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Alexa: Can You Solve This Problem?

At Saint Louis University, students living on campus can ask their Echo Dot anything from when the dining hall opens to how to apply for graduation. But as part of a recent challenge, they aren't just consuming information, they are partnering with Amazon and campus experts to actually provide it. 

SLU students talking about the Alexa innovation project.

A team from Amazon Web Services visited SLU Feb. 7 to meet with Innovation Grant recipients to help them get started and answer questions around their projects. (Photo by Garrett Canducci)

In keeping with SLU’s mission — and students' desire to improve the world around them — groups of Billikens are working with ITS and the University's Department of Innovation to create new Alexa skills that address everything from food waste to mental health.

The Innovative Technology Challenge, launched last fall, also puts students in touch with experts from Amazon during the development period who can answer questions and offer guidance.

Projects will be submitted April 29, 2019, for final approval. Successful projects will receive a cash prize and an invitation to present their skill to a broader audience.

Check out what’s under development and how undergraduate and graduate students across SLU are involved.

Virtual Health Literacy Assistant

What’s the idea? Virtual Health Literacy Assistant , a skill to improve health literacy.
Who’s behind it? Stephen Scroggins, a Ph.D. student in SLU's College for Public Health and Social Justice's behavioral science and health education program. 
What problem does it solve? According to the U.S. Department of Health and Human Services, only 12 percent of the American population is considered proficiently health literate and up to 77 million people have difficulty with everyday tasks such as following directions on a prescription drug label. The Virtual Health Literacy Assistant would allow users to ask questions in between health care appointments and have those questions sent directly to them on appointment days. Drawing from a medical dictionary, basic medical laboratory reference guide, medication reference guide, and other resources, the virtual assistant would also prompt users with questions they may want to ask their providers.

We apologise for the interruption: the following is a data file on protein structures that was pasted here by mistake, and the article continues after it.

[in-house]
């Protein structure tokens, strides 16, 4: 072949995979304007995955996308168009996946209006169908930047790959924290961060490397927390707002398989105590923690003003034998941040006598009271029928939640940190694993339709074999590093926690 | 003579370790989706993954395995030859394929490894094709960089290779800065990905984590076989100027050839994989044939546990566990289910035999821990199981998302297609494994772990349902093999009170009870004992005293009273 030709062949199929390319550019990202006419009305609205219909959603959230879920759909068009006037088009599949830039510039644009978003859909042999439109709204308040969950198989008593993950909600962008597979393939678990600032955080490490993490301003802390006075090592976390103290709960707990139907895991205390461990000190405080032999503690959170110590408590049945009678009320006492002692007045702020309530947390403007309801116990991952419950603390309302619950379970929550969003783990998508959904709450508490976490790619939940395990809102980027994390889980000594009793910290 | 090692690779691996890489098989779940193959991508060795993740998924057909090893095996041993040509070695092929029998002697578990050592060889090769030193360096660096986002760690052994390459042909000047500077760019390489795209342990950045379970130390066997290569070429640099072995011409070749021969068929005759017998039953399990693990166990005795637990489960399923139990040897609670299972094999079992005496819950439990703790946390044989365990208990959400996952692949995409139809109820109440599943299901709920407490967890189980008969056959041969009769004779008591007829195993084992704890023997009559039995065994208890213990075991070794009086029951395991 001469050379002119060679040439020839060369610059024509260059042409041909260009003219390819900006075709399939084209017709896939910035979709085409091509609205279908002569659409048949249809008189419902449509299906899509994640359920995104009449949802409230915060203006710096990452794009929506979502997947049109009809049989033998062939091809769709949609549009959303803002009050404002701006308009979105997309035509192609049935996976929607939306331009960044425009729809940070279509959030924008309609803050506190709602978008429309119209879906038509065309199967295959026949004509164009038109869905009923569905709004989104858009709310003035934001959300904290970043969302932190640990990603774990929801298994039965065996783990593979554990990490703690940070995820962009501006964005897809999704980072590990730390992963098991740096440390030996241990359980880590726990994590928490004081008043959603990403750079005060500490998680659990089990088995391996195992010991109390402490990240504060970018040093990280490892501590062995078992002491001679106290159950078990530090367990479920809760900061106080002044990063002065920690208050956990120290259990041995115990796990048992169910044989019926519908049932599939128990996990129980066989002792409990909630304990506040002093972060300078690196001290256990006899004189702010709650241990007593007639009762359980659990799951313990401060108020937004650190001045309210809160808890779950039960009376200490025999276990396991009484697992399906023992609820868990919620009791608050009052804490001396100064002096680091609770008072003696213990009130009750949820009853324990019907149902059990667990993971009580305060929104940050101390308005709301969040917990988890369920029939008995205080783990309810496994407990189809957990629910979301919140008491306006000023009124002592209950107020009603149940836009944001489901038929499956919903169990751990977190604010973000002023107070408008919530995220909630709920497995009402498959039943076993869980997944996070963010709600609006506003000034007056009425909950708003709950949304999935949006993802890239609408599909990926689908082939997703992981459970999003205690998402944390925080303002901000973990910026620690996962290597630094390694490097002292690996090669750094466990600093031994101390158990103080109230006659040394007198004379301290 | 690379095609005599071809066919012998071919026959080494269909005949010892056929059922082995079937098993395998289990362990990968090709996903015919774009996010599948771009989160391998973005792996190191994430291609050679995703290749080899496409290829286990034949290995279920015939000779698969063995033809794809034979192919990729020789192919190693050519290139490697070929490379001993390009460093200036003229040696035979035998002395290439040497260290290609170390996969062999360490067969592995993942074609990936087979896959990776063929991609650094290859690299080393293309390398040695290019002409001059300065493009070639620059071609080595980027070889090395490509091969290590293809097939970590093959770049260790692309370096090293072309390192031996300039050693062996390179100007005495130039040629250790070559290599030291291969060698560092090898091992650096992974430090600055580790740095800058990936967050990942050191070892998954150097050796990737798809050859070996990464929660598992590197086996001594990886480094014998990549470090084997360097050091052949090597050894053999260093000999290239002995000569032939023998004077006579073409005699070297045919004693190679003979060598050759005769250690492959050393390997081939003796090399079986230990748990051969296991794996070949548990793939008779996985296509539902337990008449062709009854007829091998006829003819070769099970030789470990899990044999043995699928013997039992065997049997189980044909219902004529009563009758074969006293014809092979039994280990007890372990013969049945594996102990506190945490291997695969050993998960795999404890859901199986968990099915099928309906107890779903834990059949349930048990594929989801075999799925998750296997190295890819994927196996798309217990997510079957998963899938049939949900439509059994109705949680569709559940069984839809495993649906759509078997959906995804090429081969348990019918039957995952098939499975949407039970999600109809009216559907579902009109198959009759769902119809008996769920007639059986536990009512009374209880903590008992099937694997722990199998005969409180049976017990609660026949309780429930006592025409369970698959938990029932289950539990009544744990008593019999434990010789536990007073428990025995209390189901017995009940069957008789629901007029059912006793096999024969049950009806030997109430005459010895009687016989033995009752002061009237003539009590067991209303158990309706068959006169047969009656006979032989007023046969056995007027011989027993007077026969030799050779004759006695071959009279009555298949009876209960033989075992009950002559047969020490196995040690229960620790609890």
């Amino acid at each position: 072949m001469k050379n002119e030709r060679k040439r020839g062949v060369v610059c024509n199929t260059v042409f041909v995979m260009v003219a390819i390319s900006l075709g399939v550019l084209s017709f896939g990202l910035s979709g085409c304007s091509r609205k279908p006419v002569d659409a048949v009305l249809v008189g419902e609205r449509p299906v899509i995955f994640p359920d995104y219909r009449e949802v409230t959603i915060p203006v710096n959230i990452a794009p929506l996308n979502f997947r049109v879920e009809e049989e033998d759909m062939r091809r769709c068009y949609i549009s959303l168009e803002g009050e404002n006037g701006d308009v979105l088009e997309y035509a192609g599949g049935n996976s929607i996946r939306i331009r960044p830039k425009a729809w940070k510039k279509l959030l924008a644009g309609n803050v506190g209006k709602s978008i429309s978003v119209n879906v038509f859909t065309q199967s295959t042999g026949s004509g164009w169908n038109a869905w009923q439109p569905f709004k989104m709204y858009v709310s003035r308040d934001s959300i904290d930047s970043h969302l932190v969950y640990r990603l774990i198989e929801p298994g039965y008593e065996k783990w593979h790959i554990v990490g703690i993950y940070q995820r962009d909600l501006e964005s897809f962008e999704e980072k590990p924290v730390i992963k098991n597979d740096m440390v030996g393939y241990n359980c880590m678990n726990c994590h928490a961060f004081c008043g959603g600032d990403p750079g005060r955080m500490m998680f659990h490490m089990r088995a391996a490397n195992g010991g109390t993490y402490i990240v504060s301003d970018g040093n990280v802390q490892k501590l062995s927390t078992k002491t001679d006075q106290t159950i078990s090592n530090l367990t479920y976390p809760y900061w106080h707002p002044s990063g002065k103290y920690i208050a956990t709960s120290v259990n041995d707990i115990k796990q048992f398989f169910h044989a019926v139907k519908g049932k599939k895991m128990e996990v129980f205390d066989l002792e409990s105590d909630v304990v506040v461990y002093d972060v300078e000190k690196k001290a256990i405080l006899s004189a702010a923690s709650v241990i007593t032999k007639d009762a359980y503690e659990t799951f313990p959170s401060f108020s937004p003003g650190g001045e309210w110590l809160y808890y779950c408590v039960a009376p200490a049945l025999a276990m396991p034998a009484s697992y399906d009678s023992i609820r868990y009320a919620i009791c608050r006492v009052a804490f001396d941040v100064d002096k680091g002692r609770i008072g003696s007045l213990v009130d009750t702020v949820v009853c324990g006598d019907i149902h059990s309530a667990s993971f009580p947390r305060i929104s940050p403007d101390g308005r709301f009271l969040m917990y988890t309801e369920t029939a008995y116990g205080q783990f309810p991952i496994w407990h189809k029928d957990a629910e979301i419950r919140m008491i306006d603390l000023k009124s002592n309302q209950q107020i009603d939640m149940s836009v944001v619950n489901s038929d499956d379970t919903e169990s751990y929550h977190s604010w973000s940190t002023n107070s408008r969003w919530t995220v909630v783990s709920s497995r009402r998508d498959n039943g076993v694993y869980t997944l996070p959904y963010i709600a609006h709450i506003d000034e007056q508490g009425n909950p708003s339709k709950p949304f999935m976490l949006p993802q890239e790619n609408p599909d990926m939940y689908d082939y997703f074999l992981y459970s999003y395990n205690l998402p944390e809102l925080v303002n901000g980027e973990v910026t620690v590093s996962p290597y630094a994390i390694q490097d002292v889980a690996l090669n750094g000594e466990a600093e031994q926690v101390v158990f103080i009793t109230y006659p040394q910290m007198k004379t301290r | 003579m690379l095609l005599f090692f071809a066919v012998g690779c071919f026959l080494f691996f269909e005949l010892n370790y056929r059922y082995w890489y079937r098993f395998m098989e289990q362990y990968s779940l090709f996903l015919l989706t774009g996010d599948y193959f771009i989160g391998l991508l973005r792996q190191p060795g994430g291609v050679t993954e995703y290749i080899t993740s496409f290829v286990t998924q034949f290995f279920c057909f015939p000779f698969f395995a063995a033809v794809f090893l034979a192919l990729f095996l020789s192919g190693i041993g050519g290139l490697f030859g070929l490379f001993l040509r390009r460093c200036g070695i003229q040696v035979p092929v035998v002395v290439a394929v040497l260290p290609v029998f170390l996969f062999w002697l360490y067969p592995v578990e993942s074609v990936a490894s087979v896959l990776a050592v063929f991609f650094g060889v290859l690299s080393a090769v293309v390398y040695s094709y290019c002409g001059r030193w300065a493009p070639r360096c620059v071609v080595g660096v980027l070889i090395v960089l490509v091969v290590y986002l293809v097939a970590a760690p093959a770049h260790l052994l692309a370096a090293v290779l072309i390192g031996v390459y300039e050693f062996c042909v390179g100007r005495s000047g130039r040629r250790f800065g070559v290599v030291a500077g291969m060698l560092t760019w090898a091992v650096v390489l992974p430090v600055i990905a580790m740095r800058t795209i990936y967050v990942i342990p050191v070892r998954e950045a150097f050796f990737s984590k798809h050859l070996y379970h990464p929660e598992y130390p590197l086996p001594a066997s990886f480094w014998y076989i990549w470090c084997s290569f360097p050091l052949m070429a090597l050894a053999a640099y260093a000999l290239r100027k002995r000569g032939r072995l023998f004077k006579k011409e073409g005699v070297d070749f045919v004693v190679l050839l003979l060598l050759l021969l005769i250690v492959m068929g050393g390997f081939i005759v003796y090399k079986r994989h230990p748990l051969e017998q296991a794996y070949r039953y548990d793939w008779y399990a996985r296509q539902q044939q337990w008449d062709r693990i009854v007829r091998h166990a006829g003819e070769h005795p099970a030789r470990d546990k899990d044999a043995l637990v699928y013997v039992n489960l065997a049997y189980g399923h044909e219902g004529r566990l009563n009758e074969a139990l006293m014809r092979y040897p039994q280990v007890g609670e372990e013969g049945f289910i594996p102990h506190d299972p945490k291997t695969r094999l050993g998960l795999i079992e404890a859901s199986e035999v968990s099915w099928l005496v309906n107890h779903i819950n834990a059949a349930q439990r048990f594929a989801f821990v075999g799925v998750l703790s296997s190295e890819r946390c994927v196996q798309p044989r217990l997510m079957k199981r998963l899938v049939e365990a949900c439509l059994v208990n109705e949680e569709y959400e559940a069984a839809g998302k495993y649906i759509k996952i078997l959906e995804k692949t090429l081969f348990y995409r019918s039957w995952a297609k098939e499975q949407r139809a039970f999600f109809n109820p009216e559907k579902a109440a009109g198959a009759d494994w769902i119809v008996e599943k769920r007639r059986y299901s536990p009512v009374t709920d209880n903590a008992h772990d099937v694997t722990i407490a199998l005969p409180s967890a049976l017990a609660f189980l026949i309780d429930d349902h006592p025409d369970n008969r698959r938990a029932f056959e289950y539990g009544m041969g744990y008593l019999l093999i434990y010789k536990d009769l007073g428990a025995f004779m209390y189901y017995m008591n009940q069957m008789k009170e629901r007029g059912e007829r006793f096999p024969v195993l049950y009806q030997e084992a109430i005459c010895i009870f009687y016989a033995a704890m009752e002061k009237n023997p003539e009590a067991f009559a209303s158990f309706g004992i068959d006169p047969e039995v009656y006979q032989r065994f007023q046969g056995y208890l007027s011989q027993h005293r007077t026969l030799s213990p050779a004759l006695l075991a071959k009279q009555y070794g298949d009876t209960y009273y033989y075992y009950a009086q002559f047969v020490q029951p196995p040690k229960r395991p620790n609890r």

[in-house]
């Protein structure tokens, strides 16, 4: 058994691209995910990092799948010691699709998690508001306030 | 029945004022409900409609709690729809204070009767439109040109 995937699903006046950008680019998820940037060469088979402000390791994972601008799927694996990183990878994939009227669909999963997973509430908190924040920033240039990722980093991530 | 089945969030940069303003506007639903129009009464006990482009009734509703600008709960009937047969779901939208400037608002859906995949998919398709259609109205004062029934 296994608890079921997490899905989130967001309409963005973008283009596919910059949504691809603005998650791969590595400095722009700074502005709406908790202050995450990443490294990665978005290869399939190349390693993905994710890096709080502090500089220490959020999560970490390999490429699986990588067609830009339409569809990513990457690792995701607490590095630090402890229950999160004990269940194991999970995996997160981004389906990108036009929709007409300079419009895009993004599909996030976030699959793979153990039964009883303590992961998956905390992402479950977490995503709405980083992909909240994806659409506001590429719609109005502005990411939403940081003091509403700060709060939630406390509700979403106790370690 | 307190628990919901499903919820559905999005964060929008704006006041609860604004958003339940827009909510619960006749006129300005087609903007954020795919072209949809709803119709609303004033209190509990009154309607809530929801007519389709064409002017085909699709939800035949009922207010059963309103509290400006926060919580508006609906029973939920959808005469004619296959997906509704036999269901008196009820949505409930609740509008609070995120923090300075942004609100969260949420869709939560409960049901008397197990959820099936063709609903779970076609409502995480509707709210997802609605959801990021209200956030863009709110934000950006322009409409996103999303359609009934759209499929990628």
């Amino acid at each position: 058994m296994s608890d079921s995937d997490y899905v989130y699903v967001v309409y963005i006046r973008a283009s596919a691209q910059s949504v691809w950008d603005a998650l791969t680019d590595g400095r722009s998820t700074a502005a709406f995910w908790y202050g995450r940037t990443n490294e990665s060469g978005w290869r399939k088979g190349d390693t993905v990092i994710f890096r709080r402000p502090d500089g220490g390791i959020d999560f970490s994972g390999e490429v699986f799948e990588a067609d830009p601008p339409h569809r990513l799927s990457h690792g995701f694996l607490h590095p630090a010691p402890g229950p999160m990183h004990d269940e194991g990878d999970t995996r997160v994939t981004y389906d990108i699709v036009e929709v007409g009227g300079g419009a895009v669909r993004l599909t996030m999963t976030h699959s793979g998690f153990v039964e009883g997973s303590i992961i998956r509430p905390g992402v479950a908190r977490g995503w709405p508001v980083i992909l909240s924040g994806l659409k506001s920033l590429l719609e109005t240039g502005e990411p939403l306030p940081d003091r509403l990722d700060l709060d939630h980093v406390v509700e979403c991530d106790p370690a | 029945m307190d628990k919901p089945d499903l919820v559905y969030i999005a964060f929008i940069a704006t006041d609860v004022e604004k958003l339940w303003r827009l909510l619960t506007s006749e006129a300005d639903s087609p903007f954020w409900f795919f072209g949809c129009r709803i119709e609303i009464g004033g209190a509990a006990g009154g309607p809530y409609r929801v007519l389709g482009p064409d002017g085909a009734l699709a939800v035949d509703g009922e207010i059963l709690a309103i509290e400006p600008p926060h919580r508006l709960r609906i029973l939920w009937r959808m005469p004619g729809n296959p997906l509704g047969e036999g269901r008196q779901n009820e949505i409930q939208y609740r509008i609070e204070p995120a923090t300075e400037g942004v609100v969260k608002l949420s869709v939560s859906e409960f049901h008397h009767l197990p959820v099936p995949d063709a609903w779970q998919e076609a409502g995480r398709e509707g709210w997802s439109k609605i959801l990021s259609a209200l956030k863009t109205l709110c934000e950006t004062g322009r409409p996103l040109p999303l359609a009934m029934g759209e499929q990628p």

Language and Culture Learning Skill

What’s the idea? Language and Culture Learning Skill , a project to improve translation software options.
Who’s behind it? SLU undergraduate students Matt Gottsacker (computer science) and Graham Vogt (Spanish).
What problem does it solve? Current Alexa skills about learning languages are mostly based on vocabulary and recitation. This skill would read a news story in Spanish but pause throughout to read the translated English version, allowing users to hear Spanish words in context and improve their verbal skills. Additionally, the news stories would be pulled from Spanish-speaking countries, so users would learn about the current events and culture of that country, a perspective that is left out of traditional Alexa language skills.

SLU Echo Device

Alexa Get Your Snacks

What’s the idea? Alexa Get Your Snacks, a tool to improve health and reduce food waste. 
Who’s behind it? SLU Master of Public Health students Madhav Narayan, Daniel Eaton and Nojan Rastegar.
What problem does it solve? Not sure what’s for dinner? This project enables Alexa to learn what ingredients are in the kitchen, then search the internet for recipes. Alexa would then give a percent match to ingredients on-hand in comparison to each recipe and provide suggestions on where an ingredient can be found if it isn’t already readily available. The project aims to improve overall health while also helping to reduce food waste.


What’s the idea? Mindly, a skill to improve mental health. 
Who’s behind it? SLU public health Ph.D. students Ucheoma Nwaozuru, Thembekile Shato, Steve Scroggins, Miao Cai, Chisom Obiezu-umeh, Florida Uzoaru and Ikechukwu Eke-Okoro.
What problem does it solve? This team of public health professionals, a physician, and biostatistician proposes to improve access to mental health services by using Alexa voice-enabled commands to find nearby providers. Mindly would also feature a virtual mental health assistant that uses machine learning to provide personalized daily tips and recommendations on mental health and a chatbot that could provide tailored mental health information, suggestions or services. To ensure confidentiality, no identifying information about the user would be collected.

For questions on SLU's Alexa Voice Challenge or more information, contact Angela Schubert.

Read Past Coverage of the Challenge

Learn More About Alexa at SLU